Wednesday, February 10, 2016

West Likely to Be Stormier with Climate Change

Winter deluges like this one in Fresno, Calif. in December are expected to become more common as the climate changes. (Credit: David Prasad/Flickr) Click to Enlarge.
The types of storms that have been bringing heavy snow and rain to the West this winter, triggering landslides and floods while easing stubborn droughts, are likely to become stronger and more frequent, according to the results of a conclusive new study.

The drenching storms have been falling from atmospheric rivers — high-altitude streams of moisture that carry much of the West’s water from the Pacific Ocean in sometimes-violent spurts that can lead to floods.

The latest study to project an increase in the frequency and ferocity with which atmospheric rivers will reach the West Coast was published over the weekend in Geophysical Research Letters. Scientists described the analysis as more robust than earlier ones.

Days on which atmospheric rivers reach the West Coast each year could increase by a third this century, if greenhouse gas pollution continues to rise sharply, Pacific Northwest National Laboratory researchers concluded after running model simulations.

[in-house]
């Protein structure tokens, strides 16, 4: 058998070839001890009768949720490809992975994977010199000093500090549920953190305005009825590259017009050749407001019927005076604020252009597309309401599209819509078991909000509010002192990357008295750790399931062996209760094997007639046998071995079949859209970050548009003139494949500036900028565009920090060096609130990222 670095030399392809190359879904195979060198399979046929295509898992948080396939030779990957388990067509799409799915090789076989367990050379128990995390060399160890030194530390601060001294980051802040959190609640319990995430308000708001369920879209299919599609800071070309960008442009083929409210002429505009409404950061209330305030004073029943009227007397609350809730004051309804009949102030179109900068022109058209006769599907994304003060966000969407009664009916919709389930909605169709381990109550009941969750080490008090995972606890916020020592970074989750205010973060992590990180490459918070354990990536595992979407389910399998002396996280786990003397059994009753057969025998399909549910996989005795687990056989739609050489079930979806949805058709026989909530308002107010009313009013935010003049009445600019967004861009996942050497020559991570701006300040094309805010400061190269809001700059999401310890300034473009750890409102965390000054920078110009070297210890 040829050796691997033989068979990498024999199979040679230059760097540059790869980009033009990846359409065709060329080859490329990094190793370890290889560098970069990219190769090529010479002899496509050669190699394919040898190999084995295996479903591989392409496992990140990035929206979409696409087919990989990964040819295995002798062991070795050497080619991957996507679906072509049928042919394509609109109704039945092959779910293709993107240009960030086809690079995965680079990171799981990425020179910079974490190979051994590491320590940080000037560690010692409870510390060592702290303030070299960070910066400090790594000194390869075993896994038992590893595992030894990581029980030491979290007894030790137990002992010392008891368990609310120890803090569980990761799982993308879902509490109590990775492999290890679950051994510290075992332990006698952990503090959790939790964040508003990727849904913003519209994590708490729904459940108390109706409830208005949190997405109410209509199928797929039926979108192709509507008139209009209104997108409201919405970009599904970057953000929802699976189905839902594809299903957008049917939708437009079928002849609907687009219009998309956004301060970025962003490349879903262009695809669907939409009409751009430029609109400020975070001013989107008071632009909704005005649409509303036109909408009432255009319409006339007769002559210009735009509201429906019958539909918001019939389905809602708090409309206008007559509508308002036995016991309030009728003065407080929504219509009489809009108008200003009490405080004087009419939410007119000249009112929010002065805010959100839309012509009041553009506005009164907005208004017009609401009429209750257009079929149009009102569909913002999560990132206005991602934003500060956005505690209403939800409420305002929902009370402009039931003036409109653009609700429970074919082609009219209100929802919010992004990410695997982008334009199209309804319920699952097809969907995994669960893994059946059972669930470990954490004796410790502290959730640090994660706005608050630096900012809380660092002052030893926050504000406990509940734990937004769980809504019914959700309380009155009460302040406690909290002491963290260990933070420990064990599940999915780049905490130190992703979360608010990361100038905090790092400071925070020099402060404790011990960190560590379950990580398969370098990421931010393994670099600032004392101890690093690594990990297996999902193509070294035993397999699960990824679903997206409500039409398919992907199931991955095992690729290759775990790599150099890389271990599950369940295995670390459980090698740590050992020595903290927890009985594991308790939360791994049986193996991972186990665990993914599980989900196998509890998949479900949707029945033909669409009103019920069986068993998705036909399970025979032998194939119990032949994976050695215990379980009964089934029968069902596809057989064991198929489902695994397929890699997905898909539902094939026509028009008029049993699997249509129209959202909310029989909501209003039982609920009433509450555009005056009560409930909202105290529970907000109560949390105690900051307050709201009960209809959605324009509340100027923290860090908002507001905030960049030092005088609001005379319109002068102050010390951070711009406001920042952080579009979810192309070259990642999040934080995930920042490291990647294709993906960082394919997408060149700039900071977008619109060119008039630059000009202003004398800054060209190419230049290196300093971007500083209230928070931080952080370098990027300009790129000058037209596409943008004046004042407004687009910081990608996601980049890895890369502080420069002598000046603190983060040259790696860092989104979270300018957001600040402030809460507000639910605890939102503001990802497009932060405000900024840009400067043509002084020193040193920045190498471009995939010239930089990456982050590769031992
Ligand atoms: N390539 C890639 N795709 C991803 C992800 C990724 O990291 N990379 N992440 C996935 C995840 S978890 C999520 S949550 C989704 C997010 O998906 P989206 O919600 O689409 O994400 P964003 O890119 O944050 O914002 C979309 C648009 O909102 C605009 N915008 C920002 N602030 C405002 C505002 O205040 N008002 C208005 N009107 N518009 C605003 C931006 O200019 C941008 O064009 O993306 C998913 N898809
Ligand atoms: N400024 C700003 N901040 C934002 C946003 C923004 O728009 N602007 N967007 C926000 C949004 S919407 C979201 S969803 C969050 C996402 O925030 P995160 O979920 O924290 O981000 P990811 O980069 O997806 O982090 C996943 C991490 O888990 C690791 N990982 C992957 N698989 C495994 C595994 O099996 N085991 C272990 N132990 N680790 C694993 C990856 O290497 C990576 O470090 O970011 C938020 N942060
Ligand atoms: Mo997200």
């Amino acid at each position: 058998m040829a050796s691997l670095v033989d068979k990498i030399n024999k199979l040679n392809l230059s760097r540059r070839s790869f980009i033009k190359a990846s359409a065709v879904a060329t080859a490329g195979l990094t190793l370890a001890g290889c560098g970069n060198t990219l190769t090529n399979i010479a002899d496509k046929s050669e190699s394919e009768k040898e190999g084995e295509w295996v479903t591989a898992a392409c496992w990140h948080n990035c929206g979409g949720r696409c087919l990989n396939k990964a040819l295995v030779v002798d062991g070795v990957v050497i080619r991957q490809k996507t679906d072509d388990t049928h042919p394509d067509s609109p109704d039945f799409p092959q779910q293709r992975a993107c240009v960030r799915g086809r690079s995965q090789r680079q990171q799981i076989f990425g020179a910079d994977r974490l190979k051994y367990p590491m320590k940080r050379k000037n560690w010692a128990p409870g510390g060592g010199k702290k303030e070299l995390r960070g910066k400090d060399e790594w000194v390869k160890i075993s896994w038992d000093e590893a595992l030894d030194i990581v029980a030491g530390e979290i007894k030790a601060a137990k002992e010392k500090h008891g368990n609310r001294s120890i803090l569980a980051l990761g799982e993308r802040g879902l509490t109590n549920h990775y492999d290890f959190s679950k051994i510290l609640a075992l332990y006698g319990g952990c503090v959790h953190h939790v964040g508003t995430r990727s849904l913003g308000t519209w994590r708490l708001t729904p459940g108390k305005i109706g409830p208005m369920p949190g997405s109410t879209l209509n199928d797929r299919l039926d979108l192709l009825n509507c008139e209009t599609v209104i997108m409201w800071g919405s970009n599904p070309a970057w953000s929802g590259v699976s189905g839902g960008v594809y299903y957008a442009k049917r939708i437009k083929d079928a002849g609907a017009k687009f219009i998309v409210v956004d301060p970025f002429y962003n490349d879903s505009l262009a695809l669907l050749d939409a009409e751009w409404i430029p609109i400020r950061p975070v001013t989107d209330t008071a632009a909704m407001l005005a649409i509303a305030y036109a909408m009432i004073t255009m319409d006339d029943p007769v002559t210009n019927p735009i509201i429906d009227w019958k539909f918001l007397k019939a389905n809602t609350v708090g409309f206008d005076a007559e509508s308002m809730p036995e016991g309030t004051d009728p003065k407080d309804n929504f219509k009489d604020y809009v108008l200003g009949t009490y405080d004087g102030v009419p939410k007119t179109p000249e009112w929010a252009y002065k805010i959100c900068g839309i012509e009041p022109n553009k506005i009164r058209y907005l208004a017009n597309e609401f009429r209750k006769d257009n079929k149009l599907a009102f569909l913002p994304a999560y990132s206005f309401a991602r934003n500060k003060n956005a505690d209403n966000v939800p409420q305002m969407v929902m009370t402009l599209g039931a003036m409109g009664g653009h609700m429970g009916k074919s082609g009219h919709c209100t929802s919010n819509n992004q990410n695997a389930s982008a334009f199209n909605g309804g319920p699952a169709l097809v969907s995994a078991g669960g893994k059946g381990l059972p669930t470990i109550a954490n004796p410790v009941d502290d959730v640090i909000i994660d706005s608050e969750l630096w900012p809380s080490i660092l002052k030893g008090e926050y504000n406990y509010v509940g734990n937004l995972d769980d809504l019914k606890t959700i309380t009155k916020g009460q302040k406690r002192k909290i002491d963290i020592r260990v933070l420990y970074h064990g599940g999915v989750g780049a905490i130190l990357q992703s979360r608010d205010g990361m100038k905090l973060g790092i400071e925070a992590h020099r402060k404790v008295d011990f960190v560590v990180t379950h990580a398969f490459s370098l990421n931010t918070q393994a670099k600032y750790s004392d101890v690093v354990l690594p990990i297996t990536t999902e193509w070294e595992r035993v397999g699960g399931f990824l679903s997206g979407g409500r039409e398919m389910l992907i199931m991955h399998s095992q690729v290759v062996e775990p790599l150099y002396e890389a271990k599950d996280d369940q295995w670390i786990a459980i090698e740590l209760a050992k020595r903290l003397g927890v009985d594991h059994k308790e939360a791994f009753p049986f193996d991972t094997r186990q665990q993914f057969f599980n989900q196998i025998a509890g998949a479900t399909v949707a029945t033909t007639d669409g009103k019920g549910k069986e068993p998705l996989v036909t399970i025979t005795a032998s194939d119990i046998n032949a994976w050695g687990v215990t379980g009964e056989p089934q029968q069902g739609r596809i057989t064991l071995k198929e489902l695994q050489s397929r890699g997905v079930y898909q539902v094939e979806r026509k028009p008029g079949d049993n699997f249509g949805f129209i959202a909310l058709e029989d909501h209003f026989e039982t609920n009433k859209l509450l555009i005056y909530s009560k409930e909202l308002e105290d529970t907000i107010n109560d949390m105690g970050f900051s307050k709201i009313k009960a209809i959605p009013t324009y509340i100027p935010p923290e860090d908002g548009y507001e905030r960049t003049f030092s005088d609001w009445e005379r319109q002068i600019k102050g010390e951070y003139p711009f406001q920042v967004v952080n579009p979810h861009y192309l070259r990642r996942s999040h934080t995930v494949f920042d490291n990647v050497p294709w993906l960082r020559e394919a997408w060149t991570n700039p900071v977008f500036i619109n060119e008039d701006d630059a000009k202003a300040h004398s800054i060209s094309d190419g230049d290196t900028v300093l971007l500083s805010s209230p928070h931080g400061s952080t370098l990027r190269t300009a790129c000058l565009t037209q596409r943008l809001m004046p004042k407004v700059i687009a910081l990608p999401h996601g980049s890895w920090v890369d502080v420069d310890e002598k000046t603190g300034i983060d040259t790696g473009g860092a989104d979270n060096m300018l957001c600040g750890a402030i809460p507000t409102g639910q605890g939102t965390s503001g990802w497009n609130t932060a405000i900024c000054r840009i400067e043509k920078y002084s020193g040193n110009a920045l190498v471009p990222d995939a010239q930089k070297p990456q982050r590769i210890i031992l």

Currently, the West Coast is likely to receive rain or snow from atmospheric rivers between 25 and 40 days each year, the analysis concluded.  By century’s end, that’s expected to rise to between 35 and 55 days annually.

Meanwhile, the number of days each year on which the atmospheric rivers bring “extreme” amounts of rain and snow to the region could increase by more than a quarter.

Read more at West Likely to Be Stormier with Climate Change

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